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What Does it Take to Win Ultraman Canada?


Iona MacKenzie  winning Ultraman Canada 2013.
Iona MacKenzie winning Ultraman Canada 2013.


How tough is Ultraman Canada 2013 winner Iona MacKenzie? So tough that for years she trained for Ironman on the chip seal roads in the sub-arctic cold of Yellowknife. She did so in the early morning darkness before starting work in the Ekati Diamond mine where she was the maintenance superintendent, flying in for four days a week. Now living in Edmonton, the engineering manager is back on a normal work schedule. Thankful for being able to hit a pool every day, Mackenzie’s more stable training paid off at last year’s Ultraman Canada where she won the three-day,  514.5 kilometre race in a time of 30:15:38. Here’s her interview with TMC’s Suzanne Zelazo.

TMC: How many ultra races had you done before? How did this compare?

Iona MacKenzie: I have done 12 ironman distance races, three expedition adventure races, one Ultraman race, one 24-hour triathlon and a few 24-48 hour adventure races.  However, most of these races occurred before I moved up to northern Canada.  This race seemed tougher to me than Ultraman Hawaii, which I raced in 2007 (although I hear Ultraman Hawaii was exceptionally brutal in 2013, due to high winds and rain).

TMC: How did you prepare, and how different was that prep from regular Ironman training? Did you work with a coach?

IM: Scott Molina gave me some training plans over the year prior that helped work around the fact that I lived four days a week at a remote diamond mining camp for all of 2012, and otherwise had limited access to pools and snow-less pavement. I’ve changed my job three times in the last three years and my city twice – so, he kept the training to the bare essentials to keep things manageable, on top of all of the life change.  I joined a triathlon group that trains at Edmonton MacEwan University and this got me back in the pool regularly. It was a lot like Ironman training, except I did quite a few 5 km swims and a couple super-long bike rides. I had done some 50 km and 50 mile running races in the winter.  I certainly didn’t arrive over-trained.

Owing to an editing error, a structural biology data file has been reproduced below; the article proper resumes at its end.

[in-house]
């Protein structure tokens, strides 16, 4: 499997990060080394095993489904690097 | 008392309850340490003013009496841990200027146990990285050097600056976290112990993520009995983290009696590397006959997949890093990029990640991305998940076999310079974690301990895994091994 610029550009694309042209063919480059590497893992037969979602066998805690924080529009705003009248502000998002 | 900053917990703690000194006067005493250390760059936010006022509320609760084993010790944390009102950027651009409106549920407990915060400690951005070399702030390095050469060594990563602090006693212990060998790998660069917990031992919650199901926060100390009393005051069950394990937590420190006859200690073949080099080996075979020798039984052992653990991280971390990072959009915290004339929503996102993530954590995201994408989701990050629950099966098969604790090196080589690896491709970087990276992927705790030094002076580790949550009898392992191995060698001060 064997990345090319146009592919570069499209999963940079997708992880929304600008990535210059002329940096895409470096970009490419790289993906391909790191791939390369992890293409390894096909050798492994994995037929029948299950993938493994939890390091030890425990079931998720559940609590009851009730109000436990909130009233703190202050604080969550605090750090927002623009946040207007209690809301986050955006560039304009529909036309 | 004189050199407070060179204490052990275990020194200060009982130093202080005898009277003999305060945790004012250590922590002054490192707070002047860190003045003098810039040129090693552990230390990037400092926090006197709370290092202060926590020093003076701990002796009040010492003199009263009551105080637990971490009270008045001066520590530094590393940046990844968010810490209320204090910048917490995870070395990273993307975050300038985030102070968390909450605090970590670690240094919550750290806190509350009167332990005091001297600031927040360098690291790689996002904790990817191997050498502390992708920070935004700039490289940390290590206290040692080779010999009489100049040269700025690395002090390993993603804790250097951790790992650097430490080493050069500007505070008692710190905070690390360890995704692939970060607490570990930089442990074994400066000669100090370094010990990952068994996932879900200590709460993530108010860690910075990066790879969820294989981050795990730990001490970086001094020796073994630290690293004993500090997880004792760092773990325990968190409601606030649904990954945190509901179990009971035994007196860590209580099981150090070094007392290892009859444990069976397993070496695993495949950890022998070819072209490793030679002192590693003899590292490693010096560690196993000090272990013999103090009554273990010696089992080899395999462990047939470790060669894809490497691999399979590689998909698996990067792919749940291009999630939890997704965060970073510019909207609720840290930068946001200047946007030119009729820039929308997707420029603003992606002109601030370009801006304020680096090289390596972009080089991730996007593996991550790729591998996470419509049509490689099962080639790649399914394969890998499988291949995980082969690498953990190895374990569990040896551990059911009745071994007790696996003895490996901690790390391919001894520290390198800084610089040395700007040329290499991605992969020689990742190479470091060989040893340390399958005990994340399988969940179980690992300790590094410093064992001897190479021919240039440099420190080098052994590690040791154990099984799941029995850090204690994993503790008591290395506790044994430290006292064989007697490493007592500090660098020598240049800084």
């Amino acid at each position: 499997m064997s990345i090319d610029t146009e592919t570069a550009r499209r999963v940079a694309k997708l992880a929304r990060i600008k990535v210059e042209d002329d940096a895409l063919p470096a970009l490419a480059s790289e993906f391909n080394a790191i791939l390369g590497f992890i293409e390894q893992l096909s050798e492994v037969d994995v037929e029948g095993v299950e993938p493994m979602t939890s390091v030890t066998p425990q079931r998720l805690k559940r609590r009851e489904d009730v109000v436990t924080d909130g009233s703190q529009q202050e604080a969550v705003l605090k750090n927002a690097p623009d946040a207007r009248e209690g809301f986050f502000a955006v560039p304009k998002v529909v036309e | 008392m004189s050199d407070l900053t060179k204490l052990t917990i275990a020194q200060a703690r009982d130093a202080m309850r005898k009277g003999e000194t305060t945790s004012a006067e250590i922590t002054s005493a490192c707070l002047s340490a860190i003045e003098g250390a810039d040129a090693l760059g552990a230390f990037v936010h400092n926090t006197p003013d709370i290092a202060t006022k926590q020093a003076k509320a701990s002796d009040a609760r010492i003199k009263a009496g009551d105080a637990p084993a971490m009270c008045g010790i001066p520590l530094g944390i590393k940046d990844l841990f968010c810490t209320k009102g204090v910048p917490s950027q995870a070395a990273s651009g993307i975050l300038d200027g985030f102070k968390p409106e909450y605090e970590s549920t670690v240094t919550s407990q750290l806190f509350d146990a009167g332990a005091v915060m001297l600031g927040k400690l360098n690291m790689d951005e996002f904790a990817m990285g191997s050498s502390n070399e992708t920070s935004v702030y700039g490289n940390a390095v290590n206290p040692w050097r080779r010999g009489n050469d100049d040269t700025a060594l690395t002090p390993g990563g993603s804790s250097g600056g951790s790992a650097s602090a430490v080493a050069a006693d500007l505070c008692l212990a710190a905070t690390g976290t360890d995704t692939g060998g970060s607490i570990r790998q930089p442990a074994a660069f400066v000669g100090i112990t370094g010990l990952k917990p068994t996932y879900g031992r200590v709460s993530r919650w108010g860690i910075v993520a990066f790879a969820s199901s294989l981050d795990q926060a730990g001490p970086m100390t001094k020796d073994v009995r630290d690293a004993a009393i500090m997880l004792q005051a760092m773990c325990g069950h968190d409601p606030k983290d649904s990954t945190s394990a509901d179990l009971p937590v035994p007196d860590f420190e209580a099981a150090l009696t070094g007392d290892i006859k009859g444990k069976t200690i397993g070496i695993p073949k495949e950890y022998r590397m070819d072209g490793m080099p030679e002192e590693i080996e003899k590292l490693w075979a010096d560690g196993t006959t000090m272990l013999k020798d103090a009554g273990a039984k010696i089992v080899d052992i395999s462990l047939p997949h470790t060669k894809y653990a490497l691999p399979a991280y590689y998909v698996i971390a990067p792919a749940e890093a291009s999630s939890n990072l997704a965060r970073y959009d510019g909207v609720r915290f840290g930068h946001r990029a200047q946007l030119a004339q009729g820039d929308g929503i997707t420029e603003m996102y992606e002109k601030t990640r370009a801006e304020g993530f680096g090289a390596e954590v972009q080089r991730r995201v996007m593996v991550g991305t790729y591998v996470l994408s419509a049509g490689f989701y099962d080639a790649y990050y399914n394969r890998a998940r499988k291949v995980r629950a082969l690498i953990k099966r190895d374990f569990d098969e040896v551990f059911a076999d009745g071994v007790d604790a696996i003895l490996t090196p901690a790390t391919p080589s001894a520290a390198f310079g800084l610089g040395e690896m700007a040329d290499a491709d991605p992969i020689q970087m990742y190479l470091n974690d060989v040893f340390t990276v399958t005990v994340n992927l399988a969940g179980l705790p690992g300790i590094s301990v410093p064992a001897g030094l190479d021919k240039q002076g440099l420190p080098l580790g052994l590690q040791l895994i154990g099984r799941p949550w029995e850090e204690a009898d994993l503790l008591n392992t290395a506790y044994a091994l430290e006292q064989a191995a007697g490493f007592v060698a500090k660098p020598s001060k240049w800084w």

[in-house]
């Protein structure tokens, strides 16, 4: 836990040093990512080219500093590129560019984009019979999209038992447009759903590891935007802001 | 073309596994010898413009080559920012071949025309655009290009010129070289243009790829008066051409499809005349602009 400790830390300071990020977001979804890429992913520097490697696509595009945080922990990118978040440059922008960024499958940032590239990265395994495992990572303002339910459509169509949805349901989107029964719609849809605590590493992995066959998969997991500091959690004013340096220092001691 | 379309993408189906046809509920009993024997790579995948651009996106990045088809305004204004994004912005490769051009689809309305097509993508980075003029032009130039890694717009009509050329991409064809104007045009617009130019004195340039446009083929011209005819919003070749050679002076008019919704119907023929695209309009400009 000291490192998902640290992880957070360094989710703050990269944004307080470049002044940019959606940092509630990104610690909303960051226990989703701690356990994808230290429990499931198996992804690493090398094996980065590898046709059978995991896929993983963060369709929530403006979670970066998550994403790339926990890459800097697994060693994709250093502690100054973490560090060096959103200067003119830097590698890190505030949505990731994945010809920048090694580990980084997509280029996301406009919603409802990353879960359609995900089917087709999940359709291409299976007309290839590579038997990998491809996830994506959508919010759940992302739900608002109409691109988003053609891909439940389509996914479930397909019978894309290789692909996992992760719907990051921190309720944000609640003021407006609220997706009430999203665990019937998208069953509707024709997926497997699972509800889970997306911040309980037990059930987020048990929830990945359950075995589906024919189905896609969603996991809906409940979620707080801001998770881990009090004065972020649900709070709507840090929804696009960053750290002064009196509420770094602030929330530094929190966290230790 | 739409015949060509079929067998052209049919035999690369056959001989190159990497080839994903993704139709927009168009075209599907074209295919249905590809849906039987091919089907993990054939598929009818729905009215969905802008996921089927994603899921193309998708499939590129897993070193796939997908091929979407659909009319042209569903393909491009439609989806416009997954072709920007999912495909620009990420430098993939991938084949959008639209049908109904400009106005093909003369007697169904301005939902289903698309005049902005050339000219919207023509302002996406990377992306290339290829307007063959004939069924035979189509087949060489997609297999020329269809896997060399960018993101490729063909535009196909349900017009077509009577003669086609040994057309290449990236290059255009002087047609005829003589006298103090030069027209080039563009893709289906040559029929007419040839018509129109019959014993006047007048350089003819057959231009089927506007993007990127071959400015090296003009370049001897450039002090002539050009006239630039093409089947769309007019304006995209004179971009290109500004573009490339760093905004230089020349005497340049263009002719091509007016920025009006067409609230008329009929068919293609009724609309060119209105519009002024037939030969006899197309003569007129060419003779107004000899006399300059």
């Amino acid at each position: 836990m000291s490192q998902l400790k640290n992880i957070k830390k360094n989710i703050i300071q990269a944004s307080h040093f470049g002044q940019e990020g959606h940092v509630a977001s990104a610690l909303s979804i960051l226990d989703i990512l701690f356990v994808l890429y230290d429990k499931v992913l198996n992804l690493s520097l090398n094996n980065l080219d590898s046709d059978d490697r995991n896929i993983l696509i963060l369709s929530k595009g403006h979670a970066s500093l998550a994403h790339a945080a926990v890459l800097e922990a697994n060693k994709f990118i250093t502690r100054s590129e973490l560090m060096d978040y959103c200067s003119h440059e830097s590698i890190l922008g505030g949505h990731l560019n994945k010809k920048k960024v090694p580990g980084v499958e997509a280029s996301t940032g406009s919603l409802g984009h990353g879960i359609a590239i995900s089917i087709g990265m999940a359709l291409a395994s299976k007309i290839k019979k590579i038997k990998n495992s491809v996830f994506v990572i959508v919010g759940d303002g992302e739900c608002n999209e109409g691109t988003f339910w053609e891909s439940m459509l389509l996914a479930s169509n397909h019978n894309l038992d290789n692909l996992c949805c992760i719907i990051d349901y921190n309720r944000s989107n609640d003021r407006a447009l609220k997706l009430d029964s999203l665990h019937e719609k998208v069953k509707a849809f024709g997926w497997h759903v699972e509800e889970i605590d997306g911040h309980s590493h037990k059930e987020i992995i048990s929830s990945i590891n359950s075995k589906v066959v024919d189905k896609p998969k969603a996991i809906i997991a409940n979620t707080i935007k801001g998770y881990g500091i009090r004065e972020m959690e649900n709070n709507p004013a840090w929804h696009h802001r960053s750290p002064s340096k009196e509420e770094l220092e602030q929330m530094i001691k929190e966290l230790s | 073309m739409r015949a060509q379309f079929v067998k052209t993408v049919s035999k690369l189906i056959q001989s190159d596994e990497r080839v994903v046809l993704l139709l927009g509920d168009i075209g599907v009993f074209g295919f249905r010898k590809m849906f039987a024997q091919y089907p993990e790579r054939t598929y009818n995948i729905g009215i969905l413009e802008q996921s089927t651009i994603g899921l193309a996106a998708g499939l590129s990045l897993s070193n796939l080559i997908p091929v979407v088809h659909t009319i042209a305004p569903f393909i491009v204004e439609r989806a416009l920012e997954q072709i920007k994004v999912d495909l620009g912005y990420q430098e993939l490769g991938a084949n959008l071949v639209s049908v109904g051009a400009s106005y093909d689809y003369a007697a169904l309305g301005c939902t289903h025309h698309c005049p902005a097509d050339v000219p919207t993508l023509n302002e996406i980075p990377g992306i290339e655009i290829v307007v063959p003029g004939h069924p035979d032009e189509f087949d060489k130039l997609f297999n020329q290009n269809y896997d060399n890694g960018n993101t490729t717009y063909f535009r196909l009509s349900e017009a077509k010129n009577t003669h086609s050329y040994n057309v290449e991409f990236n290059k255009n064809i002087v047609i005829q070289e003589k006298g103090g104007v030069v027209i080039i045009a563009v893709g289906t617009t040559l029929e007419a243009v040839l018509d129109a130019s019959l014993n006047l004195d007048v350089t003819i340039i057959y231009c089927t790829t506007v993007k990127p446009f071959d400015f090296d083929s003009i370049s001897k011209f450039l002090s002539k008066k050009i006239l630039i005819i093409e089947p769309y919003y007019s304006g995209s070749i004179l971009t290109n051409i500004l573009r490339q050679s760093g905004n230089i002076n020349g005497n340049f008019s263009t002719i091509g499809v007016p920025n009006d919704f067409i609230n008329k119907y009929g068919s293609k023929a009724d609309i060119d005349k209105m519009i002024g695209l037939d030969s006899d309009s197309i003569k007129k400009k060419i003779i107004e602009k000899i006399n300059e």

MacKenzie training in Yellowknife.
MacKenzie training in Yellowknife.

TMC: What was the hardest part of the race?

IM: Day two of Ultraman Canada felt harder than Day two of Ultraman Hawaii because that is that day where you end up with a net elevation gain.  There was quite a steep climb called “The Wall” after the first 100 km of the bike course where I had to commit to putting force on the pedals just to keep myself moving forward.  My stomach turned and I never got it back for the rest of the race.   I didn’t want to eat or drink anything, even in between stages.  It set me up for a lot of suffering on Day three’s double marathon.

TMC: I know you experience seasickness in the water, how did you work through that for 10 km?

IM: I discovered the powers of high doses of ginger this year after watching a Mythbusters episode about seasickness.  I now take several of the Gravol Ginger tablets before open water swimming, which has helped quite a bit.  Having said that, I did start to feel quite nauseous at the end of the 10 km swim. I had been mentally preparing for much worse, so I was happy with just 30 minutes of it!

TMC: At what point did you know you were winning?